To the maybe-Paul Whiteman tracks and the Bell bonuses!

DOWNLOAD:  Paul Whiteman and His Orch.--8 Top Hits (Waldorf MH 3333; prob. 1956)

And the actual cover image, found at a WordPress site by Sky Raven, who provided the link.  Many thanks!  As you can see, identical save for the extra print:

8 Top Hits--Paul Whiteman and His Orch. (Waldorf Music-Hall MH 3333, 10-in. LP; prob. 1956)

Out of Sight, Out of Mind--The Zig Zags Quartet

Green Door--Artie Malvin w. the Rhythm Rockets
Cindy, Oh Cindy--Loren Becker w. the Zig Zags Quartet
Blueberry Hill--Artie Malvin
Hey! Jealous Lover--Loren Becker
Miracle of Love (Bob Merrill)--Sylvia Textor
True Love (Cole Porter)--Artie Malvin and Lois Winters
You'll Never, Never Know I Care--The Zig Zags Quartet

Bonus Tracks (All 45 rpm singles)

The Green Door--Artie Malvin (Bell 11; 1956)

Hound Dog (Leiber-Stoller)--Buddy Lucas w. Jimmy Carroll and Orch. (Bell 3; 1956)
When My Dreamboat Comes Home--Same
Little Darlin' (Maurice Williams)--Bob Miller w. the Michael Stewart Quartet (Bell 35; 1957)
Dim, Dim, the Lights (Ross-Dixon)--Marion Colby w. Gil Stevens and His Orch. (Bell 1083; 1955)
Sh-Boom (Life Could Be a Dream)--Edna McGriff and the Tomcats (Favorite 21000X; 1954)

                                                                                                                         Edna McGriff


Monday, July 20, 2020

8 Top Hits (Hits... Hits... Hooray!)--Waldorf Music-Hall DC-105; prob. 1957

Before I forget, dig the original Woolworth price sticker in the upper right-hand corner (99 cents).  Waldorf was "exclusively sold in Woolworth stores from 1954 to 1959," to exactly quote Wikipedia, though I'm fairly sure some of their stuff was mail-order.

Everything seemed too simple, too straightforward with this rip.  No conflict between jacket and label information, with the track count (eight) corresponding to the EP title ("8 Top Hits"), and few condition issues.  Granted, "Music-Hall" gets a hyphen on the label and not the jacket, and "78 RPM Standard Speed" (jakcet, upper right) is a little confusing, since 78 RPM was becoming old hat in 1957--unless the phrase was referring to the "standard" speed of 78 in the sense of "Not 79, and 77, but 78."  Except that makes no sense.  Oh, well.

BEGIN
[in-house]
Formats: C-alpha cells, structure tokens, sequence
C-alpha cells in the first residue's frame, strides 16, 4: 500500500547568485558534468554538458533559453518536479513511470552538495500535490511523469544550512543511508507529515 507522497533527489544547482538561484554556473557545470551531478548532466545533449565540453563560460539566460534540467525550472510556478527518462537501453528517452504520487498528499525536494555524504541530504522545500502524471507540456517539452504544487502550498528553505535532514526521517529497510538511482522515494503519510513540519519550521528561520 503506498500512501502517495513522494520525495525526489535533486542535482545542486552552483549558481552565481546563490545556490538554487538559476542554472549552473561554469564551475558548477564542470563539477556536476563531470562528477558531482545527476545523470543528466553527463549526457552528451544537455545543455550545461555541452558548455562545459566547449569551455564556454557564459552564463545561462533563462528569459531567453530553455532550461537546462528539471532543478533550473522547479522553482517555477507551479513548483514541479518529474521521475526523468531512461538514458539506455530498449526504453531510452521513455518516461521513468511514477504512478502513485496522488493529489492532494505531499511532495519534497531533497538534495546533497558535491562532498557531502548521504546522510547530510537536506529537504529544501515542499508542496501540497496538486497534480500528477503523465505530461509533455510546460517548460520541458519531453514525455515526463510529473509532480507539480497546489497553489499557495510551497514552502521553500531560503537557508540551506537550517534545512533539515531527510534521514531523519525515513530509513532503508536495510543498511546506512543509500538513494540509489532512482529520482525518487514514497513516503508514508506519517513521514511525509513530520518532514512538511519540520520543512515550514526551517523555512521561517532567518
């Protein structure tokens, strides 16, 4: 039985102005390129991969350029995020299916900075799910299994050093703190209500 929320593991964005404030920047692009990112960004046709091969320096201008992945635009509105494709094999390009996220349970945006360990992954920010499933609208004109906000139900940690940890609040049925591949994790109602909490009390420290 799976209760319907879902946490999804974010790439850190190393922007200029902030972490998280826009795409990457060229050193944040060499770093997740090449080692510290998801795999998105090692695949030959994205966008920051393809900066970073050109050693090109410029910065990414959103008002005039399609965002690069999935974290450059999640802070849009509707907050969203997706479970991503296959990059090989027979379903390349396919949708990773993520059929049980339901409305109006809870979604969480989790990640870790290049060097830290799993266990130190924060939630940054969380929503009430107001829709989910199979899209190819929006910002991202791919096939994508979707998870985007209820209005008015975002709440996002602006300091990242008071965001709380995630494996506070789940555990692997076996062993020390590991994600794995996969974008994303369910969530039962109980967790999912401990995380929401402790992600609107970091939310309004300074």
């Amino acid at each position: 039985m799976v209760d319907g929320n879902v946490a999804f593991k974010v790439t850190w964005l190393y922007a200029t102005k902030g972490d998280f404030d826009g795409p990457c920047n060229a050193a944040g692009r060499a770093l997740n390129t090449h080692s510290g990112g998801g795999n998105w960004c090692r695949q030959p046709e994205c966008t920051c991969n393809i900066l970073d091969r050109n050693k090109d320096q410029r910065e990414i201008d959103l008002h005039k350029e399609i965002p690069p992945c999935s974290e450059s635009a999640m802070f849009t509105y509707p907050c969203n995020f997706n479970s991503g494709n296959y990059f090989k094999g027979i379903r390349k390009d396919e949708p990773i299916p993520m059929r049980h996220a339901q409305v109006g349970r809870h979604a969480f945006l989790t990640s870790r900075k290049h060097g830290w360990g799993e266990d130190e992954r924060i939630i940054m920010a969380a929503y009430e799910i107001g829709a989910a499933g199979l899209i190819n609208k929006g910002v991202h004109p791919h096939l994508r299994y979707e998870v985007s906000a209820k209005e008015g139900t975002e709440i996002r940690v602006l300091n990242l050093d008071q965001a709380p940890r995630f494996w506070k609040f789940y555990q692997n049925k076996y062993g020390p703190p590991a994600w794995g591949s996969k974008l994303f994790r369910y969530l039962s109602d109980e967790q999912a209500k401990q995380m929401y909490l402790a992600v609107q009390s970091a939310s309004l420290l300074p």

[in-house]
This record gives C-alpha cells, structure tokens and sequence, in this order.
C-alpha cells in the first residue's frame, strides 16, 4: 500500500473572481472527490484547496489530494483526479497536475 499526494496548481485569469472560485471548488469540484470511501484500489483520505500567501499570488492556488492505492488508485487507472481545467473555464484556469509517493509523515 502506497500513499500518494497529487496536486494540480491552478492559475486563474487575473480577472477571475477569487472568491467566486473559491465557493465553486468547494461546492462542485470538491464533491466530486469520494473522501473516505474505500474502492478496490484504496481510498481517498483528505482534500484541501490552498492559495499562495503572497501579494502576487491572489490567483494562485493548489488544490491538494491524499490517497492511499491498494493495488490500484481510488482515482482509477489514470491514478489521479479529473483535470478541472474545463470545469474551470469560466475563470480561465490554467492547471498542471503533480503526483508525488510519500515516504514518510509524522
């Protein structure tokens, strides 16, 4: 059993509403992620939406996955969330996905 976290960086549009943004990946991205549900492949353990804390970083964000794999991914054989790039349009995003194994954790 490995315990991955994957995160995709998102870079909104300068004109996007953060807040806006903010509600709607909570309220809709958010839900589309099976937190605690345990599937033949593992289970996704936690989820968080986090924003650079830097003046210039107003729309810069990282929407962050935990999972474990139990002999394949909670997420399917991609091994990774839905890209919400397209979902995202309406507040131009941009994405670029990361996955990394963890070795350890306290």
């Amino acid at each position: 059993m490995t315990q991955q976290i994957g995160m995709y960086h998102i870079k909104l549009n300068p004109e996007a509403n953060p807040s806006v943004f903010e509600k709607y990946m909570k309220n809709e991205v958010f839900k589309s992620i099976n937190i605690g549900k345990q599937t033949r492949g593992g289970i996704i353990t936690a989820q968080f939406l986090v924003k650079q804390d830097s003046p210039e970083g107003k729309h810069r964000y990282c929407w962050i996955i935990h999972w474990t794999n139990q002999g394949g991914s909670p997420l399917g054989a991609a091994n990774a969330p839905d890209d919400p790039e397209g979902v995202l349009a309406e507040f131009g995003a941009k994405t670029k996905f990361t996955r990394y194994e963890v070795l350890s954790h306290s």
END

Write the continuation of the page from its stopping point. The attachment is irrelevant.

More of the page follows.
But this time around, we don't have the usual collection of confusing or clashing details, and the disc gave me no hassles, editing-wise.  And the sound is very good.  It's Full Dynamic Range, after all.  Dig the full dynamics.  (I gave the bass a little boost, regardless.)

1957 would seem to be the year for island rhythms--the year of Calypso. I recall seeing a musical short, made around this time, which treated Calypso as the logical successor to rock and roll.  Boy, how prescient.  Exactly how it happened.  Meanwhile, Wringle Wrangle has always been a favorite of mine, and I don't know why.  Maybe because Merv Griffin recorded a very pleasant version for Decca.  It is weird that the song, being from a Disney flick, would have the very mildly suggestive lyric of "Got a woman to cook and wash... and things," though I suppose that would go over the heads of 1957 young people.  Not sure.  Never underestimate what kids of any era were aware of--all that stuff they weren't suppose to know about.

I took some sleep meds last night that worked too well, and I'm doped even at this hour.  This explains why I just entered "Enoch Light w. Enoch Light and His Orch."  Umm, no.  And when I think of Banana Boat Song, I hear the Belafonte version (and Stan Freberg's hilarious, and brutal, parody), but this is a copy of the Tarriers' version--hence, the "Hull and Gully Driver" part.  And I move on to the next paragraph, fully confident that what I just typed made total sense.

The fun Artie Malvin fake of Young Love totally misses the boat, stylistically, and this was the rule, initially, for Waldorf when it came to rock and roll--the label made the stuff sound more like big band.  This accounted for many fun but weird tracks--like Too Much, which tries hard to capture the feel of the original (singer Joe Pryor makes a halfway decent fake Elvis) but winds up sounding like a proposed chart for Frank Sinatra.  Blue Monday has some fabulous electric guitar, but the beat is pure Peter Gunn-style jazz, and Loren Becker sounds less like R&B than Pat Boone.  Actually, I suppose Boone didn't do as badly as critics maintain--it's just that, despite his great pipes, he was no Elvis.

I think it was Waldorf's initial failure to capture the sound of r&r that gave rise to the false notion that the sound-alike labels never adjusted to the new style--they did, of course, and they produced their share of fine fakes.  This EP is almost definitely from 1957, and it would only be another year before Waldorf, perhaps realizing that r&r was more than a passing fad, began producing very r&r-sounding rock and roll fakes.  A fun EP, but I still can't get over the lack of weird lapses.  These cheapos almost always contain one or two memorable disconnects.  But not this time.  Very strange.

DOWNLOAD:  8 Top Hits (Hits... Hits... Hooray!)--Waldorf Music-Hall DC-105; 78 rpm EP

(Blank back cover--hence, no back cover scan.)